500. Arcade Fire, Funeral
498. Suicide, Suicide
497. Various Artists, The Indestructible Beat of Soweto
494. The Ronettes, Presenting the Fabulous Ronettes
489. A Christmas Gift for You from Phil Spector from Phil Spector and Various Artists, Back to Mono (1958-1969)
487. Black Flag, Damaged
485, Richard and Linda Thompson, I Want to See the Bright Lights Tonight
483, Muddy Waters, The Anthology
482, The Pharcyde, Bizarre Ride II the Pharcyde
481, Belle and Sebastian, If You’re Feeling Sinister
478, The Kinks, Something Else by the Kinks
477, Howlin’ Wolf, Moanin’ in the Moonlight
469, Manu Chao, Clandestino
465, King Sunny Adé, The Best of the Classic Years
464, The Isley Brothers, 3 + 3
462, The Flying Burrito Brothers, The Gilded Palace of Sin
459, Kid Cudi, Man on the Moon: The End of the Day
457, Sinéad O’Connor, I Do Not Want What I Haven’t Got
456, Al Green, Greatest Hits
455, Bo Diddley, Bo Diddley/Go Bo Diddley
453, Nine Inch Nails, Pretty Hate Machine
452, Diana Ross and the Supremes, Anthology
451, Roberta Flack, First Take
448, Otis Redding, Dictionary of Soul
446, Alice Coltrane, Journey in Satchidanada
444, Fiona Apple, Extraordinary Machine
443, David Bowie, Scary Monsters
440, Loretta Lynn, Coal Miner’s Daughter
439, James Brown, Sex Machine
438, Blur, Parklife
437, Primal Scream, Screamadelica
435, Pet Shop Boys, Actually
433, LCD Soundsystem, Sound of Silver
431, Los Lobos, How Will the Wolf Survive?
430, Elvis Costello, My Aim Is True
429, The Four Tops, Reach Out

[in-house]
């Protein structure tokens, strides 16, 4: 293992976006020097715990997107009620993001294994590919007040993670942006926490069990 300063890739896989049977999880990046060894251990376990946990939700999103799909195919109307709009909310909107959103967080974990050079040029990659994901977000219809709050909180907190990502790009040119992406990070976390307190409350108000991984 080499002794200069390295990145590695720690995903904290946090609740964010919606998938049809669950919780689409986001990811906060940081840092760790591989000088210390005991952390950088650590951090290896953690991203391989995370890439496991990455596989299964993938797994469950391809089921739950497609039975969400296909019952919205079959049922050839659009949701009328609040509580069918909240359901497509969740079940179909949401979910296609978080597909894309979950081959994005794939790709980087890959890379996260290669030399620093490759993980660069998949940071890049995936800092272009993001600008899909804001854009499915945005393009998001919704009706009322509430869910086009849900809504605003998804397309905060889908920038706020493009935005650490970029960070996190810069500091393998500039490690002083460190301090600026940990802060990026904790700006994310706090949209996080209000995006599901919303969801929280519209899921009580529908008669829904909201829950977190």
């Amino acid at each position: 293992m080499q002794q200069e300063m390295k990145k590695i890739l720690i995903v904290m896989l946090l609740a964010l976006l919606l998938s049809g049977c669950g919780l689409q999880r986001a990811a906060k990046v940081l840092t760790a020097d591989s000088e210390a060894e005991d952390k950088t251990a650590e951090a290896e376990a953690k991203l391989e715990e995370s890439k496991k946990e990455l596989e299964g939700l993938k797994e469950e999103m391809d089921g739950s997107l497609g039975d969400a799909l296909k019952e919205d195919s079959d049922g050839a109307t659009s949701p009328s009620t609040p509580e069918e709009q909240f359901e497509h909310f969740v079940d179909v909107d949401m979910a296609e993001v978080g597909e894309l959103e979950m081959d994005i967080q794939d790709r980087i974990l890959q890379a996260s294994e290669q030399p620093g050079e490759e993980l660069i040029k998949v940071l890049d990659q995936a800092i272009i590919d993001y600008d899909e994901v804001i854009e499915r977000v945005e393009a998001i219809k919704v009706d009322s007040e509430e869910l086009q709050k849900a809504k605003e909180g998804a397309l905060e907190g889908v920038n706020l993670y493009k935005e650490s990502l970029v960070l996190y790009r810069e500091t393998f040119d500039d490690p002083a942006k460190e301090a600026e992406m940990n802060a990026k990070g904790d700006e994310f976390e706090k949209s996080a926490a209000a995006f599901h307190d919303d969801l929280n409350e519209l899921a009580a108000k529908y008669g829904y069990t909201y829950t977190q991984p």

428, Hüsker Dü, New Day Rising
427, Al Green, Call Me
426, Lucinda Williams, Lucinda Williams
425, Paul Simon, Paul Simon
424, Beck, Odelay
423, Yo La Tengo, I Can Hear the Heart Beating As One
I couldn’t find a “U” movie to watch from these lists, so I’m going to just review another “T” movie and “U” will have to live with that.
Title: Trouble in Paradise Release Date: October 21, 1932 Director: Ernst Lubitsch Production Company: Paramount Pictures Summary/Review:
The film begins with a romantic dinner in Venice between Gaston Monescu (Herbert Marshall) and Lily (Miriam Hopkins). They gradually learn that they are both posing as aristocracy: he’s a master thief and she’s a pickpocket and a con artist. They decide to team up and find their next mark in Madame Mariette Colet (Kay Francis), a recent widow who owns a famous perfume company. Gaston is able to get himself hired as Mariette’s secretary (and get a position for Lily as well) and work his way into her confidence to set up robbing her safe. There’s one problem though – Gaston and Mariette fall in love.
Thus you have the perfect escapist fare for The Great Depression – the meaningless problems of the rich, a love triangle, and nonstop droll humor. The three leads are terrific and have a great supporting cast. I wouldn’t say this movie is laugh out loud funny, but these characters are so smart and effortless in their banter, I can’t help but enjoy it. I’d never heard of Kay Francis before, but I learned she was the top-paid Hollywood actress of the early 1930s, and I can see why. You can also tell this is a pre-Code film because they’re never explicitly sexual, they don’t hide its sexiness either.